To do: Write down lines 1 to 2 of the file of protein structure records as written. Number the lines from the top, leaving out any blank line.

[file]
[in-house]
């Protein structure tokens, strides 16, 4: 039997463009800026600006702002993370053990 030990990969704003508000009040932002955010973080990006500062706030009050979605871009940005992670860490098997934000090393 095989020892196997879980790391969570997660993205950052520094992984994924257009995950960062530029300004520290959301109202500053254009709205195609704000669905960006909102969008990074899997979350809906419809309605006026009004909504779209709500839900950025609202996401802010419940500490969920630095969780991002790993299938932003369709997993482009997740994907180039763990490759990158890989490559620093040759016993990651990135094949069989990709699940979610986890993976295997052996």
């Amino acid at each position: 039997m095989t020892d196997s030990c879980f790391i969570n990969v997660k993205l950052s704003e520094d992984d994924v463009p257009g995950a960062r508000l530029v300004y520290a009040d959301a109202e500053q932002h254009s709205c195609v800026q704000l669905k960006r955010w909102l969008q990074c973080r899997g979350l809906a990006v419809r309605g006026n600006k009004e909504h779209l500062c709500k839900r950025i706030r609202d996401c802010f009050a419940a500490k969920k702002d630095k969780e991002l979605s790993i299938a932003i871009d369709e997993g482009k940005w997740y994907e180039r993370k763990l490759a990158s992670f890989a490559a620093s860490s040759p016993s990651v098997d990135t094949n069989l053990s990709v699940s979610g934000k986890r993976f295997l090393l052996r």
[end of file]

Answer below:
[in-house]
């Protein structure tokens, strides 16, 4: 039997463009800026600006702002993370053990 030990990969704003508000009040932002955010973080990006500062706030009050979605871009940005992670860490098997934000090393 095989020892196997879980790391969570997660993205950052520094992984994924257009995950960062530029300004520290959301109202500053254009709205195609704000669905960006909102969008990074899997979350809906419809309605006026009004909504779209709500839900950025609202996401802010419940500490969920630095969780991002790993299938932003369709997993482009997740994907180039763990490759990158890989490559620093040759016993990651990135094949069989990709699940979610986890993976295997052996």